According to a PricewaterhouseCoopers survey, in 2013 the number of cyber security incidents globally soared to 42.8 million, up 48 percent from 2012, while the average loss for a large company rose from $3.9 million to $5.9 million. Companies that have seen recent, major cyber breaches include Target, Home Depot Inc., Neiman Marcus and JP Morgan Chase & Co.

To help understand the scale of these breaches, the Target incident saw the debit and credit cards of 40 million customers stolen as well as the PIN numbers, e-mails, and addresses of 70 million people.  A number of class action lawsuits have been brought against Target with some analysts anticipating the Target breach costs to pass $1 billion, exceeding their insurance limits.

In early September, Home Depot announced that a cyber attack that lasted for 5 months from April resulted in credit card details for 56 million customers being stolen.  And it was only last week that JP Morgan Chase confirmed 76 million households and 7 million small businesses were impacted in their cyber attack of June and July this year.


The threat and now prevalence of these cyber attacks is so great that many American firms are actively seeking insurance coverage to protect themselves against the expense of a cyber attack and of losing sensitive and confidential customer information.

Not unexpectedly, Insurers are moving quickly to capitalise on this increasing market demand, for coverage that has been around since the late nineties and which is becoming increasingly more relevant and essential to a firm’s insurance portfolio.

Cyber security insurance goes by many names such as those that are trademarked like CyberSecurity by Chubb, or generic names like Cyber Insurance, Cyber Liability Insurance, Cyber Crime Insurance, Cyber Risk Insurance and even E-Risk Insurance.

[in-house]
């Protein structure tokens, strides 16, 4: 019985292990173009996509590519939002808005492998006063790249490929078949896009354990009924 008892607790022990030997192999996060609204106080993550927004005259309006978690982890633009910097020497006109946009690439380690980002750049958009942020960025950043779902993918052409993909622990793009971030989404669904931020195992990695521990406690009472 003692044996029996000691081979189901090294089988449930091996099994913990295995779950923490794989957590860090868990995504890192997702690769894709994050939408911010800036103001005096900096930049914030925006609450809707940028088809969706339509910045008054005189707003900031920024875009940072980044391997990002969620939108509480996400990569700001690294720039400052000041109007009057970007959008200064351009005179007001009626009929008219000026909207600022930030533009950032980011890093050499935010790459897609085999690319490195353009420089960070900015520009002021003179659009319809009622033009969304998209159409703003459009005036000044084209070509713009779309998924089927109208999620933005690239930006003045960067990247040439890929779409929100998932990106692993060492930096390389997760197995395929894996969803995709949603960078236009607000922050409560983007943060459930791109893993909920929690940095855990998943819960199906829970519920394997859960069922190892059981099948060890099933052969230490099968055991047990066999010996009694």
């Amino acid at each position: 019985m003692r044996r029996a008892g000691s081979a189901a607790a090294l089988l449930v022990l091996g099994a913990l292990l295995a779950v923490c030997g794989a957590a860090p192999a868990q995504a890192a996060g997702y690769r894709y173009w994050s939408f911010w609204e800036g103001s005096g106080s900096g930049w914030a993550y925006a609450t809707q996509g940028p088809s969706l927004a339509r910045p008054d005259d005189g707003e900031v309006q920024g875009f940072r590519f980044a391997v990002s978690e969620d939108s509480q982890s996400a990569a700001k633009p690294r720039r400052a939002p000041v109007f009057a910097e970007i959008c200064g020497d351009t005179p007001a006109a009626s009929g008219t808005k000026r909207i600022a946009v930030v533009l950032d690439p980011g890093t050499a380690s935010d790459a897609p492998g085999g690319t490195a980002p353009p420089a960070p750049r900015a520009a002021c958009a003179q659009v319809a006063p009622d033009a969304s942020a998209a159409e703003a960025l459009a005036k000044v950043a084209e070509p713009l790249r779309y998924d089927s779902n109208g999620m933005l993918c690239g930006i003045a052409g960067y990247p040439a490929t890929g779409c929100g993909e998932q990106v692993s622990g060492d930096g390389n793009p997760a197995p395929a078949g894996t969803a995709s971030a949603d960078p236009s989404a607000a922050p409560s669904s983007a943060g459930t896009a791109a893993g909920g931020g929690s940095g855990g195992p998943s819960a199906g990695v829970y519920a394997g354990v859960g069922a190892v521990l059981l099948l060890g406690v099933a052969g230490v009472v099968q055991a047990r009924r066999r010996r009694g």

We prefer the phrase cyber security insurance since it should complement a good online and IT security risk management strategy that employs a wide array of techniques in companies’ efforts against the cyber risk and to thwart cyber attacks.

What is available?

Cyber security insurance coverage will vary from policy to policy, and insurer to insurer, but the base idea is that the policies will provide insurance protection for companies against lost revenue, lawsuits, damage to reputation and brand and other costs related to a cyber attack or “being hacked”.

In the cyber risk world the phraseology “first party” and “third party” are often used to distinguish between the elements of cover being provided.

“First party” is designed to protect your business, and meet the costs of the immediate needs of a company resulting from a data breach or cyber attack such as the cost of independent IT services to determine whether a breach has occurred, the costs of notifications to relevant parties such as customers and employees, the costs of PR and crisis management, consequential loss and additional expenses such as staffing costs arising from a covered claim and Cyber extortion (ransom) reimbursement.

“Third Party” is designed to indemnify your business for any of the legal costs that are associated with a cyber attack, such as defence and liability coverage for lawsuits brought against the business by a customers or third parties, and covering the costs of the defence, judgments and awards or settlements, including breaches of or infringement of copyright.

For those businesses NOT offering online services for such as purchases and payment systems and the like, then, for the most part, they would not be interested in the “third party” form of coverage.

 . . and in Thailand

The insurance market in Thailand does not yet have the understanding, sophistication and availability of coverage that one would find in the UK or the US but there are a number of Insurers here with the capability of providing basic cover.

Coupled with a broker who will take the time to fully understand your needs it should be possible to tailor a cyber security programme suited to your risk exposure and your budget.